Friday, December 7, 2007
By Tariq Ali
"Arranged marriages can be a messy business. Designed principally as a means of accumulating wealth, circumventing undesirable flirtations or transcending clandestine love affairs, they often don’t work. Where both parties are known to loathe each other, only a rash parent, desensitised by the thought of short-term gain, will continue with the process knowing full well that it will end in misery and possibly violence. That this is equally true in political life became clear in the recent attempt by Washington to tie Benazir Bhutto to Pervez Musharraf.
The single, strong parent in this case was a desperate State Department – with John Negroponte as the ghoulish go-between and Gordon Brown as the blushing bridesmaid – fearful that if it did not push this through both parties might soon be too old for recycling. The bride was certainly in a hurry, the groom less so.....
Many Pakistanis – not just the mutinous and mischievous types who have to be locked up at regular intervals – were repelled, and coverage of ‘the deal’ in the Pakistan media was universally hostile, except on state television. The ‘breakthrough’ was loudly trumpeted in the West, however, and a whitewashed Benazir Bhutto was presented on US networks and BBC TV news as the champion of Pakistani democracy – reporters loyally referred to her as ‘the former prime minister’ rather than the fugitive politician facing corruption charges in several countries.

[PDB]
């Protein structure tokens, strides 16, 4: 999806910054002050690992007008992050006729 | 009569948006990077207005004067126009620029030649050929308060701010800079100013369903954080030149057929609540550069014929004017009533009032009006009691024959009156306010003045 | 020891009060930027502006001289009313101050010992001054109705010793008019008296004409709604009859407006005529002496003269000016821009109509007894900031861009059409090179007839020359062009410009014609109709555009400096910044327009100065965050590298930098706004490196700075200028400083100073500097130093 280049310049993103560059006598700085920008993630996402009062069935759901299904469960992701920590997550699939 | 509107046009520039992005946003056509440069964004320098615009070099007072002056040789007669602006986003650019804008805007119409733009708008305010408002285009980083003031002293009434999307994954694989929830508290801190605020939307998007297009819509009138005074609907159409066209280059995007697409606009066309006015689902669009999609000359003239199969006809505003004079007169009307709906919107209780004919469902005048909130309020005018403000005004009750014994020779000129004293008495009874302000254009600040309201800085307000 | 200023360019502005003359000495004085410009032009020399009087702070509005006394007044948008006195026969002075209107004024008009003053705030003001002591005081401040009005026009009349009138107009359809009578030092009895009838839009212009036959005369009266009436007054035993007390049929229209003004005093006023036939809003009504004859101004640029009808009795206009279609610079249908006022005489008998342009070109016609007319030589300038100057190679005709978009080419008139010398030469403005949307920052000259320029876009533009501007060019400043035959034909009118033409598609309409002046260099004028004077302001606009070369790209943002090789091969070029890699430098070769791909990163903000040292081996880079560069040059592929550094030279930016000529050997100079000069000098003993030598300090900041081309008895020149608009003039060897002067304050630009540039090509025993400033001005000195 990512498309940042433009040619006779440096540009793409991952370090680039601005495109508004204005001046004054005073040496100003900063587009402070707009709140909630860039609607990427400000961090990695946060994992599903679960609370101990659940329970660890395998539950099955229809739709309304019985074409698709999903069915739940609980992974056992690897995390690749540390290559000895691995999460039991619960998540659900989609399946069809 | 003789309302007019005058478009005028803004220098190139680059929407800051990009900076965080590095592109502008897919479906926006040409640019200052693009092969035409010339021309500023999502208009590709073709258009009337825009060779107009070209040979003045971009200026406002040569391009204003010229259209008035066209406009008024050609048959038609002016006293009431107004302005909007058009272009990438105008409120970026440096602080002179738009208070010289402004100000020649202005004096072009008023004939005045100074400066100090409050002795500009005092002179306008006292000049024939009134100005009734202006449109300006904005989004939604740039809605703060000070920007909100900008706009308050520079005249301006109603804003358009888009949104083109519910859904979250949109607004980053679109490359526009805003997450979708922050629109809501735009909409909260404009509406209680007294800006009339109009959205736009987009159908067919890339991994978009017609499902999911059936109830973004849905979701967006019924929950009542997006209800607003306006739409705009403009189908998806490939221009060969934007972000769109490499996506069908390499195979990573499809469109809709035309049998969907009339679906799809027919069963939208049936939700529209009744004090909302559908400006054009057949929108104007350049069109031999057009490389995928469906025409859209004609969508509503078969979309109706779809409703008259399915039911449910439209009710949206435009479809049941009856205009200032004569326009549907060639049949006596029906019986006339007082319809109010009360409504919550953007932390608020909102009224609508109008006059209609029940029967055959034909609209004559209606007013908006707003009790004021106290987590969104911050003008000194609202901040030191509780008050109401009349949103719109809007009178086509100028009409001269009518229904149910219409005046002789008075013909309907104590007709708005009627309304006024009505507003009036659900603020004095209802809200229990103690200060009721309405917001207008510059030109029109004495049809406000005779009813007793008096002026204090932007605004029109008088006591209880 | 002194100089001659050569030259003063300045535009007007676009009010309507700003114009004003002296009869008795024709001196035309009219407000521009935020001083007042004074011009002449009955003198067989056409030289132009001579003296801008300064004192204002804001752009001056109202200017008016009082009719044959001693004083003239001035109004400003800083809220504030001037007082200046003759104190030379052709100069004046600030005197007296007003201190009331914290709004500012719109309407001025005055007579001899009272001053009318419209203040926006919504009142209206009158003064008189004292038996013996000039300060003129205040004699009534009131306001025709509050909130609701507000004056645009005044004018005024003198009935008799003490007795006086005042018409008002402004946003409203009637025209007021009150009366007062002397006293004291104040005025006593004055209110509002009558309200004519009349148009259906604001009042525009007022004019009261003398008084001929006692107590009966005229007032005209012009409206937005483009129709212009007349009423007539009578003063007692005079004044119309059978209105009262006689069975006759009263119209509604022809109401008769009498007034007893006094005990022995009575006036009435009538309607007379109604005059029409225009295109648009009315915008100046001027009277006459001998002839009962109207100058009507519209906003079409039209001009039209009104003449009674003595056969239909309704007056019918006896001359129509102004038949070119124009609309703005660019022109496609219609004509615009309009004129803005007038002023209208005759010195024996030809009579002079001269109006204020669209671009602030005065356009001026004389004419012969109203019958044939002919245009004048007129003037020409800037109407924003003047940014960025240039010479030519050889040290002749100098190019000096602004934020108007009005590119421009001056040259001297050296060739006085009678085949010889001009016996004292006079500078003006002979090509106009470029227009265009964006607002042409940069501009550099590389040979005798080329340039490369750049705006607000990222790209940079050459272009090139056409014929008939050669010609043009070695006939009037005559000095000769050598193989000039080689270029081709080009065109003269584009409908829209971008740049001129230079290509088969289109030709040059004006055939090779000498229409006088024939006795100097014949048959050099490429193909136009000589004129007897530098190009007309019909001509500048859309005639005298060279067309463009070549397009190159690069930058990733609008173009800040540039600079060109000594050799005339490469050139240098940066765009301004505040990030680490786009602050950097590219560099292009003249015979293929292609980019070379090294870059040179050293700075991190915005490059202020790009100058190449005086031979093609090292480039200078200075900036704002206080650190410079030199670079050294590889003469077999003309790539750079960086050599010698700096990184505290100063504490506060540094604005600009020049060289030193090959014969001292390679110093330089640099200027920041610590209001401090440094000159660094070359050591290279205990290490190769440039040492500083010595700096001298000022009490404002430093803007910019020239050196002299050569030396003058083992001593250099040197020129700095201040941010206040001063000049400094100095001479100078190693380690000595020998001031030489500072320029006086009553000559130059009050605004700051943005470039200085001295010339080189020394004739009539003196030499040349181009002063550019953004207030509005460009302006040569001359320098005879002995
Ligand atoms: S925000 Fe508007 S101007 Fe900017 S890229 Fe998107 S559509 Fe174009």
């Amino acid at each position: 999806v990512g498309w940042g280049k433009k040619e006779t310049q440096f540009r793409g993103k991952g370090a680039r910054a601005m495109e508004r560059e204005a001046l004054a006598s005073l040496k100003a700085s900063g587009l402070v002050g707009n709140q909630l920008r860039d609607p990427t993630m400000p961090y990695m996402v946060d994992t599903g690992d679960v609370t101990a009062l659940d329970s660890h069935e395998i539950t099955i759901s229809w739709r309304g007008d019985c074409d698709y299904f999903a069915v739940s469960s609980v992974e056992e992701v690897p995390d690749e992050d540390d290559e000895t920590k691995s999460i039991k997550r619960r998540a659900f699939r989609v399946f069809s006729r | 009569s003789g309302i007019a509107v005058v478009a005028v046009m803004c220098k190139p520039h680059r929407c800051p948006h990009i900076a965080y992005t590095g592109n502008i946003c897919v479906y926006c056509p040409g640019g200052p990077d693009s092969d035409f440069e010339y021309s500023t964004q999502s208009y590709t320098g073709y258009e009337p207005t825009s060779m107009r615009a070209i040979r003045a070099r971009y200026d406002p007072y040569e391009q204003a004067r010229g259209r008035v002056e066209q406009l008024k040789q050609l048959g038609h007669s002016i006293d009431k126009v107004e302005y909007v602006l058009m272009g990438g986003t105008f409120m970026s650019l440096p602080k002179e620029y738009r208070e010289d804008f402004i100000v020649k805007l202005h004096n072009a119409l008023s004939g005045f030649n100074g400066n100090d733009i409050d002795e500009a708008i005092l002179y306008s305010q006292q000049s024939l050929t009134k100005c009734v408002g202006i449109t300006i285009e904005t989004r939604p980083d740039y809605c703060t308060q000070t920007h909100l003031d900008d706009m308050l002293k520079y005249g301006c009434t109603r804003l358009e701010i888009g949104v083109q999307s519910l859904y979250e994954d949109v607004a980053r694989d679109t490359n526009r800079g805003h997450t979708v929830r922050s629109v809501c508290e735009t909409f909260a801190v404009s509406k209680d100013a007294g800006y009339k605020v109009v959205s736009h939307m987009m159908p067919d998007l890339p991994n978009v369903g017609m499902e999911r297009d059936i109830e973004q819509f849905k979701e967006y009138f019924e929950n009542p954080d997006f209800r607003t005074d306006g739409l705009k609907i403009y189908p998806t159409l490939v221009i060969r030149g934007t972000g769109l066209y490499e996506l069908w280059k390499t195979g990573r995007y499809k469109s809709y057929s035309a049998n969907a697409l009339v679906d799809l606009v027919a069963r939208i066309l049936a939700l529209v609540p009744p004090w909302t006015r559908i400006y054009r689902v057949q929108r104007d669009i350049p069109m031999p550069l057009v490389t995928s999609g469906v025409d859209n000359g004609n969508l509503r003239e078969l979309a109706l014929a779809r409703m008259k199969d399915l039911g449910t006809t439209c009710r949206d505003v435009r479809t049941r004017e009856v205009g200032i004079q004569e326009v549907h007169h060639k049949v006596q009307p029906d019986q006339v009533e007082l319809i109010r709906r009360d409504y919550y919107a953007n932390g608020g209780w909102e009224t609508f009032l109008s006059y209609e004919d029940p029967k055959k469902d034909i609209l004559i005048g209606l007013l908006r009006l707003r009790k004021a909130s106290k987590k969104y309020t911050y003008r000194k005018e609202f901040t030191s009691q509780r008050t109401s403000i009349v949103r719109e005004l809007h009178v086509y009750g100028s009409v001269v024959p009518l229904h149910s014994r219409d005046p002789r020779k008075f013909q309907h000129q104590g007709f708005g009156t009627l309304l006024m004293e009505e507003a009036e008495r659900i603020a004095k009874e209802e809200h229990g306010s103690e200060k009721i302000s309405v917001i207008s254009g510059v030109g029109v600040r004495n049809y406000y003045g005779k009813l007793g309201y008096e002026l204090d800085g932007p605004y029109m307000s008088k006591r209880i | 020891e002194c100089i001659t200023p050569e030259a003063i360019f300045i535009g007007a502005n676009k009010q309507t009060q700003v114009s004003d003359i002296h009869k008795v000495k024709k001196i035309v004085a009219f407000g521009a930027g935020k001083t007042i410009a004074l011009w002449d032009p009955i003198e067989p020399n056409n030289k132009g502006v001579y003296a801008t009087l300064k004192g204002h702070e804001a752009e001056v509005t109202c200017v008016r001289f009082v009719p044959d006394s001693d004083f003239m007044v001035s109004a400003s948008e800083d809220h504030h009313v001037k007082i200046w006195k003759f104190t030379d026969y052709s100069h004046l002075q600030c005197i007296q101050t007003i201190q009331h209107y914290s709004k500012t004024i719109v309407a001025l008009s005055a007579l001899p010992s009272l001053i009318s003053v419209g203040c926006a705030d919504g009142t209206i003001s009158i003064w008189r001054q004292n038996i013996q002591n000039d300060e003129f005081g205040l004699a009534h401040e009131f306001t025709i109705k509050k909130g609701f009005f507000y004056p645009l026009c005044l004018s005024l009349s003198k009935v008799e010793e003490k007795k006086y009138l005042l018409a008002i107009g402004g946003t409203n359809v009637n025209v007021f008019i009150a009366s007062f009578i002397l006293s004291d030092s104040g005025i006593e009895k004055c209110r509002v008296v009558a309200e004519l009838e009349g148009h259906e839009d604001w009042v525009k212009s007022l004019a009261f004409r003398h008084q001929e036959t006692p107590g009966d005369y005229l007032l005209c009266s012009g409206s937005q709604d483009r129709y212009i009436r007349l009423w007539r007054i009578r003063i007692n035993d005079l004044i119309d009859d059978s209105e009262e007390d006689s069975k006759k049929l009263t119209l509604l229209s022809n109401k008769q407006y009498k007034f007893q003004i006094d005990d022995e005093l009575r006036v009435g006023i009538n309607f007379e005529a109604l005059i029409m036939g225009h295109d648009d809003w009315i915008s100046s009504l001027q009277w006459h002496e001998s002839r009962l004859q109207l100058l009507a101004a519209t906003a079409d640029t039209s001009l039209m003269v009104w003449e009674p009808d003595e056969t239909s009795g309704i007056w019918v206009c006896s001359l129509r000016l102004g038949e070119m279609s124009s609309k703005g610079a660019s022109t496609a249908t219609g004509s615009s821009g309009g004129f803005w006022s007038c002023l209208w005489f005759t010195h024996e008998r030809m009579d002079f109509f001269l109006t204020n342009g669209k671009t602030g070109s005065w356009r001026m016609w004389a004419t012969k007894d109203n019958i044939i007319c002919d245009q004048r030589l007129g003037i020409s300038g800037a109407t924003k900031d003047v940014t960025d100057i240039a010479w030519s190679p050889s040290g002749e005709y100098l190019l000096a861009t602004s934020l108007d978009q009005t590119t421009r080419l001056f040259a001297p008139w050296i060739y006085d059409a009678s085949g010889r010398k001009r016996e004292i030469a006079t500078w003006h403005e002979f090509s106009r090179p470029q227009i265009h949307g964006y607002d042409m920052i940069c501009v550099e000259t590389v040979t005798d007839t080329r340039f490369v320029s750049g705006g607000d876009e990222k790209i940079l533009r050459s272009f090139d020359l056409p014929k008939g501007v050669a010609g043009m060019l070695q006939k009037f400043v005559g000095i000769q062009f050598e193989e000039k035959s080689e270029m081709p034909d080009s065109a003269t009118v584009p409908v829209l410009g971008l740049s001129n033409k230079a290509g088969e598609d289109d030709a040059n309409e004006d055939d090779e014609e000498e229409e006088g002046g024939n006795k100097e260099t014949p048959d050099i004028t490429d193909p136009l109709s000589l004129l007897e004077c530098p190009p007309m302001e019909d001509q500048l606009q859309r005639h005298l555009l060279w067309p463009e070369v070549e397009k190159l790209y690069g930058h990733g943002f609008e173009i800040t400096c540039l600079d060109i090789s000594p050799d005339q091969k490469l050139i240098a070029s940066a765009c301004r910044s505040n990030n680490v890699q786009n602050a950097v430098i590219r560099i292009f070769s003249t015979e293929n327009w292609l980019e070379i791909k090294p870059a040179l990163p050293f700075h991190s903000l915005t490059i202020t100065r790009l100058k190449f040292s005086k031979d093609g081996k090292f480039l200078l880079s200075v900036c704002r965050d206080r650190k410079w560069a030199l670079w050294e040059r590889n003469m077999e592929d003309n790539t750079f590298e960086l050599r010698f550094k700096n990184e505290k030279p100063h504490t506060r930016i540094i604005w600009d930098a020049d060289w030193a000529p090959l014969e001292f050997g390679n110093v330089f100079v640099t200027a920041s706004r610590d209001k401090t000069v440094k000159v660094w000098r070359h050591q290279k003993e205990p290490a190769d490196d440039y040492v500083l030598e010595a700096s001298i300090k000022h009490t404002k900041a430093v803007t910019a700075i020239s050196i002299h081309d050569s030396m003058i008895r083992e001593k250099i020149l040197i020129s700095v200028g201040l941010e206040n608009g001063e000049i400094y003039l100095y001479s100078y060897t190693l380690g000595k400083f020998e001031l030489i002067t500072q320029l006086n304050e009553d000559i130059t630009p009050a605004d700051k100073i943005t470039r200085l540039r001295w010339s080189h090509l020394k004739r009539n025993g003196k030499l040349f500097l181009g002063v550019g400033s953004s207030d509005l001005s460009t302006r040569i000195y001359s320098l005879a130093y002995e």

She had returned the favour in advance by expressing sympathy for the US wars in Iraq and Afghanistan, lunching with the Israeli ambassador to the UN (a litmus test) and pledging to ‘wipe out terrorism’ in her own country. In 1979 a previous military dictator had bumped off her father with Washington’s approval, and perhaps she thought it would be safer to seek permanent shelter underneath the imperial umbrella. HarperCollins had paid her half a million dollars to write a new book. The working title she chose was ‘Reconciliation’......
As southern Afghanistan collapses into chaos, and as corruption and massive inflation takes hold, the Taliban is gaining more and more recruits. The generals who convinced Benazir that control of Kabul via the Taliban would give them ‘strategic depth’ may have retired, but their successors know that the Afghans will not tolerate a long-term Western occupation. They hope for the return of a whitewashed Taliban. Instead of encouraging a regional solution that includes India, Iran and Russia, the US would prefer to see the Pakistan army as its permanent cop in Kabul. It won’t work. In Pakistan itself the long night continues as the cycle restarts: military leadership promising reforms degenerates into tyranny, politicians promising social support to the people degenerate into oligarchs. Given that a better functioning neighbour is unlikely to intervene, Pakistan will oscillate between these two forms of rule for the foreseeable future. The people who feel they have tried everything and failed will return to a state of semi-sleep, unless something unpredictable rouses them again. This is always possible."